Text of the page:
Saturday, July 13, 2024

Malawi initiates military action to protect its forests

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Isaac Kaledzi
Isaac Kaledzi
Isaac Kaledzi is an experienced and award winning journalist from Ghana. He has worked for several media brands both in Ghana and on the International scene. Isaac Kaledzi is currently serving as an African Correspondent for DW.

The government of Malawi has initiated a military strategy to better protect its forests.

The new strategy will include deploying troops to the various forests to wade of individuals destroying them.

According to Thomson Reuters Foundation a spokesman for the Ministry of Natural Resources, Energy and Mining, Sangwani Phiri said deforestation is threatening the country’s water supply.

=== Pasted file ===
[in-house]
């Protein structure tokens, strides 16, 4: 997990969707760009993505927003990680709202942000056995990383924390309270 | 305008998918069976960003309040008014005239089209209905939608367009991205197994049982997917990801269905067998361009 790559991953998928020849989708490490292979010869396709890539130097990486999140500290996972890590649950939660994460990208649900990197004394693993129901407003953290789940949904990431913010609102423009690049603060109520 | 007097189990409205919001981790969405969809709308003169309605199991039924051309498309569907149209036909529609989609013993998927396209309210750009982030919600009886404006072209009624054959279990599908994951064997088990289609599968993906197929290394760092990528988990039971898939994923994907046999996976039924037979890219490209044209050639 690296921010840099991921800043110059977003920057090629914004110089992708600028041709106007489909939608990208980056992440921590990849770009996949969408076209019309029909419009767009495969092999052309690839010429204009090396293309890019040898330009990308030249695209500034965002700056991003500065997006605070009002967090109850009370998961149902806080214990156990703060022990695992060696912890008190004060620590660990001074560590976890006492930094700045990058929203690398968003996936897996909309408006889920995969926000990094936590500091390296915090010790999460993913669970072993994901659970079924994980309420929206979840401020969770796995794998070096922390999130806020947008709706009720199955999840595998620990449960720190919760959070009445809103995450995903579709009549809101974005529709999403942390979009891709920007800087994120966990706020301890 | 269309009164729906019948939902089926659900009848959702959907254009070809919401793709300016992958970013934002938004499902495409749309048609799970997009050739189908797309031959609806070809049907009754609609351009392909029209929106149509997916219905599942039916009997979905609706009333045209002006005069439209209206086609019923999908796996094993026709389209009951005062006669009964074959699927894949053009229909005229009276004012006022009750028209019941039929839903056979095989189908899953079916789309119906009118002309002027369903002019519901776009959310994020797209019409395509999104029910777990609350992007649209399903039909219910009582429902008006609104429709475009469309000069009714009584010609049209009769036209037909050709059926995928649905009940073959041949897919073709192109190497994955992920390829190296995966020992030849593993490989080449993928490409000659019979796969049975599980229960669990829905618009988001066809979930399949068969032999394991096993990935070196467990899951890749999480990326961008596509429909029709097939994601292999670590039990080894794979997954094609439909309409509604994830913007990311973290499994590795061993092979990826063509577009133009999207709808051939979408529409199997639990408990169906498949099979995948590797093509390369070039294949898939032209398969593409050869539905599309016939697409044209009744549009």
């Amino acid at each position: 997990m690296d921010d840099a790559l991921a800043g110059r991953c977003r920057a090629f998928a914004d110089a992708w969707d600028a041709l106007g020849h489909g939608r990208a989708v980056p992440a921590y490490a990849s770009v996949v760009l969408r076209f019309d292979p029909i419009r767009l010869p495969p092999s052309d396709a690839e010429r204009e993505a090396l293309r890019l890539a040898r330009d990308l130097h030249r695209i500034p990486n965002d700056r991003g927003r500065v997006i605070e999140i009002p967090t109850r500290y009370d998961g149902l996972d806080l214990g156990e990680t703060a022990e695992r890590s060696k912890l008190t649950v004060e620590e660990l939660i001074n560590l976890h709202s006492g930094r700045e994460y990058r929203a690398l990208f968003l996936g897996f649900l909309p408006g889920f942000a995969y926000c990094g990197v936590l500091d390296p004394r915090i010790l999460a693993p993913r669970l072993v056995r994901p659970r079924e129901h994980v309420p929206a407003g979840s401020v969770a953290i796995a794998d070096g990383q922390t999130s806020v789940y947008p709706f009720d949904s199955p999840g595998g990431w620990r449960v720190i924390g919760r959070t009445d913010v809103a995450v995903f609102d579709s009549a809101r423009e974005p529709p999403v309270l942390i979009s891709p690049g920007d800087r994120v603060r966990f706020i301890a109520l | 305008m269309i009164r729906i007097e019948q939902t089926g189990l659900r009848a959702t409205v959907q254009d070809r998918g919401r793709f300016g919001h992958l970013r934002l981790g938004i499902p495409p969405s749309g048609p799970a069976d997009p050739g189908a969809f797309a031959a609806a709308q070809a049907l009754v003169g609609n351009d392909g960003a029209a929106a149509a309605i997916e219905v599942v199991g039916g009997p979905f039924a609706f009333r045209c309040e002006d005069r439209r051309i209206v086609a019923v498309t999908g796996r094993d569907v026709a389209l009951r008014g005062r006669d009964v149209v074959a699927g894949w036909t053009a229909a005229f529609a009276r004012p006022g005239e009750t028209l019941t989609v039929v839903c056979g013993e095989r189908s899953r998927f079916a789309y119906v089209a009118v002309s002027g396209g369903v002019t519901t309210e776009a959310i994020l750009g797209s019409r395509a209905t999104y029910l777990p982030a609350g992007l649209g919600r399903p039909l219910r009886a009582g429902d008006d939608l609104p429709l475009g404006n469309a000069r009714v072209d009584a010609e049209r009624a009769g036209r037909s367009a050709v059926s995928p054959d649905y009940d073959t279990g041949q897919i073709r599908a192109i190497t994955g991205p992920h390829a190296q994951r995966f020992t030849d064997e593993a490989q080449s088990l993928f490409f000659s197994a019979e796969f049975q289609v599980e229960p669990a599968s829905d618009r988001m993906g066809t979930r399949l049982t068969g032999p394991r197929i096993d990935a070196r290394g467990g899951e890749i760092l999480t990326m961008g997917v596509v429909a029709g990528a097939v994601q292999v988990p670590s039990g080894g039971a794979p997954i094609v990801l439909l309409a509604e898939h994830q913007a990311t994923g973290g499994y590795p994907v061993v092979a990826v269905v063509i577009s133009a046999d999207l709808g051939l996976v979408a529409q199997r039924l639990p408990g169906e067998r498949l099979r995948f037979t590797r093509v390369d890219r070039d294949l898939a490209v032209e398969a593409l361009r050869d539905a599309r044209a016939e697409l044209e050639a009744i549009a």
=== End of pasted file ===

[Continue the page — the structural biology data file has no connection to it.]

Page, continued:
To fight this and save the depleting forests, officials said 24-hour military patrols of the country’s major forests will take place and loggers will be arrested and their equipment confiscated

Mr. Phiri told the Reuters Foundation that the new initiative will significantly help stop illegal cutting down of trees.

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“We are targeting all forest areas across the country, but we are starting with the Mua, Livulezi, Dzalanyama, Viphya and Mulanje Mountain forests, whose rate of depletion has been worrisome,” Phiri told Reuters.

Malawi’s government estimates that the country’s 3.4 million hectares of predominantly natural forests are being depleted at a rate of 1.8-2.6 percent annually, largely for charcoal production.

The strategy of using army officers in Malawi isn’t new in the Southern African region. Botswana and South Africa are already using such a system.



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